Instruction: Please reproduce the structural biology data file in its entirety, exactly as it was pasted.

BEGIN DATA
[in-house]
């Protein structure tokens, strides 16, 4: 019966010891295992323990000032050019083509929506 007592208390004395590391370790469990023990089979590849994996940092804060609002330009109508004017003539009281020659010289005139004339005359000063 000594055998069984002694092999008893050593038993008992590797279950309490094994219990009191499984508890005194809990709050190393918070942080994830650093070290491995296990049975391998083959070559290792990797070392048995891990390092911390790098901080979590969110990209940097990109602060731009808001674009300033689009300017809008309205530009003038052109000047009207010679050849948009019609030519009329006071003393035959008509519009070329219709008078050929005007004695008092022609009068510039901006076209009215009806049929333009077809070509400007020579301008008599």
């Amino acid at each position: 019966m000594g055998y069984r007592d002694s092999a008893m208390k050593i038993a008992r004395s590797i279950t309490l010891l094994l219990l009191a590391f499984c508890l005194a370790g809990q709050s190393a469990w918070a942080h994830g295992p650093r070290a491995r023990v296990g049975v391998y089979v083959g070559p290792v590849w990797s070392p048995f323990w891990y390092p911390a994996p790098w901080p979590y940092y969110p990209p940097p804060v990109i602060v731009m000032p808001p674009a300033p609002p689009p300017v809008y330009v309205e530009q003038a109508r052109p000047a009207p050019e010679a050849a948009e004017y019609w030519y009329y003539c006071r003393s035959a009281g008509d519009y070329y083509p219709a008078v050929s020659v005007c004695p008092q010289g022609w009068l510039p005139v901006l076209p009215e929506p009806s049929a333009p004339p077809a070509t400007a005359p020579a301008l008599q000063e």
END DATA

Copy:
[in-house]
């Protein structure tokens, strides 16, 4: 019966010891295992323990000032050019083509929506 007592208390004395590391370790469990023990089979590849994996940092804060609002330009109508004017003539009281020659010289005139004339005359000063 000594055998069984002694092999008893050593038993008992590797279950309490094994219990009191499984508890005194809990709050190393918070942080994830650093070290491995296990049975391998083959070559290792990797070392048995891990390092911390790098901080979590969110990209940097990109602060731009808001674009300033689009300017809008309205530009003038052109000047009207010679050849948009019609030519009329006071003393035959008509519009070329219709008078050929005007004695008092022609009068510039901006076209009215009806049929333009077809070509400007020579301008008599």
């Amino acid at each position: 019966m000594g055998y069984r007592d002694s092999a008893m208390k050593i038993a008992r004395s590797i279950t309490l010891l094994l219990l009191a590391f499984c508890l005194a370790g809990q709050s190393a469990w918070a942080h994830g295992p650093r070290a491995r023990v296990g049975v391998y089979v083959g070559p290792v590849w990797s070392p048995f323990w891990y390092p911390a994996p790098w901080p979590y940092y969110p990209p940097p804060v990109i602060v731009m000032p808001p674009a300033p609002p689009p300017v809008y330009v309205e530009q003038a109508r052109p000047a009207p050019e010679a050849a948009e004017y019609w030519y009329y003539c006071r003393s035959a009281g008509d519009y070329y083509p219709a008078v050929s020659v005007c004695p008092q010289g022609w009068l510039p005139v901006l076209p009215e929506p009806s049929a333009p004339p077809a070509t400007a005359p020579a301008l008599q000063e």